Genes tell our bodies what all of our physical features will look like—height, eye and hair color, the shape of our nose, and so much more. People have 2 copies of most genes. They get one copy from their father and one from their mother.
Sometimes mistakes or defects in genes occur. These are called mutations. Some mutations may keep parts of the body from working as they should. This can result in a person having certain diseases like CF.
The information in the tabs below explain:
- How family genetics determine if a person may have CF
- CF gene mutations
If you have any questions, talk to your healthcare provider.
The chances of someone having CF
Every person has 2 copies of every gene. He or she gets 1 copy from each parent.
A person without CF may have:
- 2 normal copies of the CFTR gene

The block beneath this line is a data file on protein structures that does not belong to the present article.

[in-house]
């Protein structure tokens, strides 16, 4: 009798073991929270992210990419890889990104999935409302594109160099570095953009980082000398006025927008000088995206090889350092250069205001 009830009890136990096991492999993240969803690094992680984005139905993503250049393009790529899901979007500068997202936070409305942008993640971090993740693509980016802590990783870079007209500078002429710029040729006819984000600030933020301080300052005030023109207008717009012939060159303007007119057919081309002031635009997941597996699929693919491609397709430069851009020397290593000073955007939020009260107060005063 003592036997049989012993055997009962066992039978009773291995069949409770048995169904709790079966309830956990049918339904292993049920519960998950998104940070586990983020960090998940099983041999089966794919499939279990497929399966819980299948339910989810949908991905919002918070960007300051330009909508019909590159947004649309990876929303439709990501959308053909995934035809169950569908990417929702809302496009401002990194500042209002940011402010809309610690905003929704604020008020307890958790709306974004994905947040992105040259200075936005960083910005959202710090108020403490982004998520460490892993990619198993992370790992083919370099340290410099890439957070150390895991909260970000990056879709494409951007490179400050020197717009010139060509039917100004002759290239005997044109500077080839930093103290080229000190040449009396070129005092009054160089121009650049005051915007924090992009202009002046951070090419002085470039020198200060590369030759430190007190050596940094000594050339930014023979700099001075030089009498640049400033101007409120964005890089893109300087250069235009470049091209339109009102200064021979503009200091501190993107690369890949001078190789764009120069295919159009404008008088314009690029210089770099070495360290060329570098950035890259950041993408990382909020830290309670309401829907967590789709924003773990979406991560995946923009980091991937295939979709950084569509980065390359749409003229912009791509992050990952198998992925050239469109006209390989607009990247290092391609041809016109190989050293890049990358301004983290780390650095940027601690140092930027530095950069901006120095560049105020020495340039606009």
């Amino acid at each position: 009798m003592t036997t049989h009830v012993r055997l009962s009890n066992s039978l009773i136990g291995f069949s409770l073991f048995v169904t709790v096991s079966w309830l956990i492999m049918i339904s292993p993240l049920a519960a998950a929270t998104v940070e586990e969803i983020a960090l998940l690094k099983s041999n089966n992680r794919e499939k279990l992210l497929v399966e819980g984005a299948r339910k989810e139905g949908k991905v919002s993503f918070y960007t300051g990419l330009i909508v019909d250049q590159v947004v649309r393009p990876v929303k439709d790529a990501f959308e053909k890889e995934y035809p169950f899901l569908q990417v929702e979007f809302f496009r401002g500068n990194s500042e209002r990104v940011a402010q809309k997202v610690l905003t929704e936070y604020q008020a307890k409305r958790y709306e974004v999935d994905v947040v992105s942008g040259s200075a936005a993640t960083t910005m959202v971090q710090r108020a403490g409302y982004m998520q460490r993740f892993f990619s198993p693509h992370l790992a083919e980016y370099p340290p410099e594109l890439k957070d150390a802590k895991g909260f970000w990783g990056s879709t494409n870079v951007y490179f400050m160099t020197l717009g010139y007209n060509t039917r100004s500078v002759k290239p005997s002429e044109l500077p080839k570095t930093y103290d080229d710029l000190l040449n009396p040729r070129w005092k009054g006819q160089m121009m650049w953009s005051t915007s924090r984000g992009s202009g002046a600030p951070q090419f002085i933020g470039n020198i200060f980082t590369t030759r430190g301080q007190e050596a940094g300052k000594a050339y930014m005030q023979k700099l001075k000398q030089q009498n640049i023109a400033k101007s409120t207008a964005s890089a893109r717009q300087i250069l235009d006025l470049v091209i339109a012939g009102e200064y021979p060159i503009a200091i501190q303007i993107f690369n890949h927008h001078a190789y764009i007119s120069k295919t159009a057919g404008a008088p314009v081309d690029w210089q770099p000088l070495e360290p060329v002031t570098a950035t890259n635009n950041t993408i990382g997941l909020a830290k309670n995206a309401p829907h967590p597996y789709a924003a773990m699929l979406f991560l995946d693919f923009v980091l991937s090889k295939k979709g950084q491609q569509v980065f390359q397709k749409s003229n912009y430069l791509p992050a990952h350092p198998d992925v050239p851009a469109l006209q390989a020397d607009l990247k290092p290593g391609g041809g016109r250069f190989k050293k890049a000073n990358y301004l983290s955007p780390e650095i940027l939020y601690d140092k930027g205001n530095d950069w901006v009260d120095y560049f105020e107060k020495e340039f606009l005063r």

- 1 normal copy of the CFTR gene and 1 copy with a mutation. This person is called a "carrier"
A person with CF has disease-causing mutations in both copies of the CFTR gene—1 from each parent.
If both parents are carriers of a disease-causing CFTR gene mutation, there is a 1-in-4 chance that their child will have CF.
Every person, whether he or she has CF or not,has a gene in the body called the Cystic Fibrosis Transmembrane Conductance Regulator. This gene is also known as the CFTR gene or the CF gene. Mutations in this gene lead to CF.
How many CFTR gene mutations are there?
Scientists have discovered approximately
mutations in the CFTR gene.
Of these, only are known to result in CF.
How many people have CF?
people worldwide and
in the US have CF.
How common are CFTR gene mutations?
The approximate number of people with CFin the United States who have at least 1 copy of these mutations:
Of those, about 12,600 have 2 copies of the F508del mutation.
Each of the following CFTRmutations occur in less than 2% of the people in the US who have CF: